Fort Collins voters put a five-year ban on fracking in November, but a judge ruled that it ‘impeded the state’s interest’
Voters in Fort Collins, Colorado last year sent a clear message: no fracking in our city.
But their vote putting a five-year ban on fracking was upturned on Thursday when a Colorado judge overturned the ban, ruling that it “impedes a state interest and prohibits what the state law allows.”
The Coloradoan reports that “the court declared that the five-year halt to new development violated the Colorado Oil and Gas Conservation Act, initially passed in 1951, which declares that oil and gas activity in Colorado is above all a state priority.”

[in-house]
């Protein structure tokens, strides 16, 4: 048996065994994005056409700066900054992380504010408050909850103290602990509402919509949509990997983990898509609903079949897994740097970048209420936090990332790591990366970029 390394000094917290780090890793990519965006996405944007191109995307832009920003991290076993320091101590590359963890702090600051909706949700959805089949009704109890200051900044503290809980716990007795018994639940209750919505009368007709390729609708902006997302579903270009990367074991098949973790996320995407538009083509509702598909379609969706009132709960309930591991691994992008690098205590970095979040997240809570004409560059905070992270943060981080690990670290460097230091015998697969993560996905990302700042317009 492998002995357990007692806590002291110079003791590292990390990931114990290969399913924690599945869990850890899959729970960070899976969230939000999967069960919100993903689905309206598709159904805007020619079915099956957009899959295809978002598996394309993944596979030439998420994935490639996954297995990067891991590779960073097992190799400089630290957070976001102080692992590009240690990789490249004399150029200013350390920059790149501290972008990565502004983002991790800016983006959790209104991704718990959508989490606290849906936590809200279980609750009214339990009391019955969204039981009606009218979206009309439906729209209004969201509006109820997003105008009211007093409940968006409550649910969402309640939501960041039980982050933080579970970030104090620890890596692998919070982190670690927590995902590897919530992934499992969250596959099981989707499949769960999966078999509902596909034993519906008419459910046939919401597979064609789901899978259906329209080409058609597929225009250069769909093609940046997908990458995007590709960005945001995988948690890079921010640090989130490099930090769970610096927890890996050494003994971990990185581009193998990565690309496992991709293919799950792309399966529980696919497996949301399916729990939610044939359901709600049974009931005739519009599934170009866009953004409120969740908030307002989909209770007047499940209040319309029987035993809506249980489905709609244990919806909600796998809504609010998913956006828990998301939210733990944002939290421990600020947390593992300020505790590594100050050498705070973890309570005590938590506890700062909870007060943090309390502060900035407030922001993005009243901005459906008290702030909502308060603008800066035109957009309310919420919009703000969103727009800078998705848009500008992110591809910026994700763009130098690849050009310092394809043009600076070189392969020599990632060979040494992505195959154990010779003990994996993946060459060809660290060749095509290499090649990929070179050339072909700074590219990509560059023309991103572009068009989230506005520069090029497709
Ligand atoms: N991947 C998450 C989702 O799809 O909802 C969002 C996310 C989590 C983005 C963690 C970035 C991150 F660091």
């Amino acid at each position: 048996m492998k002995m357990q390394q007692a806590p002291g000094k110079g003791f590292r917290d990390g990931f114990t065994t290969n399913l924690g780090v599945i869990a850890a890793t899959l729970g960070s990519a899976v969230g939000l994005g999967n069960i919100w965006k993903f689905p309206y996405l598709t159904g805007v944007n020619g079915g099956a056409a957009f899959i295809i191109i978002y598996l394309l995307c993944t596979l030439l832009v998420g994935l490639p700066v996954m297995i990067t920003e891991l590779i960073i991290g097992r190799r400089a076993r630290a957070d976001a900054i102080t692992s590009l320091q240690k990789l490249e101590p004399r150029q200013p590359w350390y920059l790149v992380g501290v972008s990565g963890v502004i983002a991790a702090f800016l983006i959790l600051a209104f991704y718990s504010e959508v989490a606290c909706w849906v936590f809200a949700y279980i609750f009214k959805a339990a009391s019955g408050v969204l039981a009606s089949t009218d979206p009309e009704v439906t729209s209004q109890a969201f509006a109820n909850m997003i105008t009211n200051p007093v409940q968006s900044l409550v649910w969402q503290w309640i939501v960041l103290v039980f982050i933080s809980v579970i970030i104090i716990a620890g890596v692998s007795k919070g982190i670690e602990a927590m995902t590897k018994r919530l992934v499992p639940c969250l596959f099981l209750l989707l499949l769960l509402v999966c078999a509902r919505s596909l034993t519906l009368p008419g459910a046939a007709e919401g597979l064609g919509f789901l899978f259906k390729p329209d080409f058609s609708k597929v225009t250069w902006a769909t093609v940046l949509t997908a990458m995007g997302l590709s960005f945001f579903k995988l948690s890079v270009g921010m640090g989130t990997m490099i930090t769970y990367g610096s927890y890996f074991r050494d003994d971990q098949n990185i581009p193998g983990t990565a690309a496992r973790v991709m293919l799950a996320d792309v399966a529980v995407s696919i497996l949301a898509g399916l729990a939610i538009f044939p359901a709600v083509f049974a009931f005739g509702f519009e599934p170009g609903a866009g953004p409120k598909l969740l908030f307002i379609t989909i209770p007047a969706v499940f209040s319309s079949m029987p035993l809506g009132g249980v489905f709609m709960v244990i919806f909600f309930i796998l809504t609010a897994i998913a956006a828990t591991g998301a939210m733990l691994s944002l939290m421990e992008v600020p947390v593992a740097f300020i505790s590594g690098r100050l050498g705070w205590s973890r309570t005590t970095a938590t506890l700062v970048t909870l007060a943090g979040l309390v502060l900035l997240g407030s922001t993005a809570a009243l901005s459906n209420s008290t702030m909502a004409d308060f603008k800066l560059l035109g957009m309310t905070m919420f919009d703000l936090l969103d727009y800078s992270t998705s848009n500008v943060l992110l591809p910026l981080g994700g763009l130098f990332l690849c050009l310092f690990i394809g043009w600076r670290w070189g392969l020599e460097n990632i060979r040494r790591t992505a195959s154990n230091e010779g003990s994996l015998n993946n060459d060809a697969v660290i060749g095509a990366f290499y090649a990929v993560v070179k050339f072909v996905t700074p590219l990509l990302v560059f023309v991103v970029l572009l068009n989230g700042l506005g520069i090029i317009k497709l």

“The City’s five-year ban effectively eliminates the possibility of oil and gas development within the City,” local news KDVR reports District Judge Gregory Lammons as writing. “This is so because hydraulic fracturing is used in ‘virtually all oil and gas wells’ in Colorado.
“To eliminate a technology that is used in virtually all oil and gas wells would substantially impede the state’s interest in oil and gas production,” Lammons continued.
The ruling follows a series of blows for the anti-fracking movement in the state. Two weeks ago, a judge invalidated the city of Longmont’s fracking ban, and earlier this week, state politicians pulled anti-fracking initiatives from the state’s November ballot and announced the creation of a task force to craft drilling regulations. That move sparked a petition charging that there was not only “an environmental crisis, but also a democracy crisis” in the state, which leaves “‘we the people’… naked and unarmed to protect ourselves from what, by default, are non-sensible regulations which violate rights to safety.”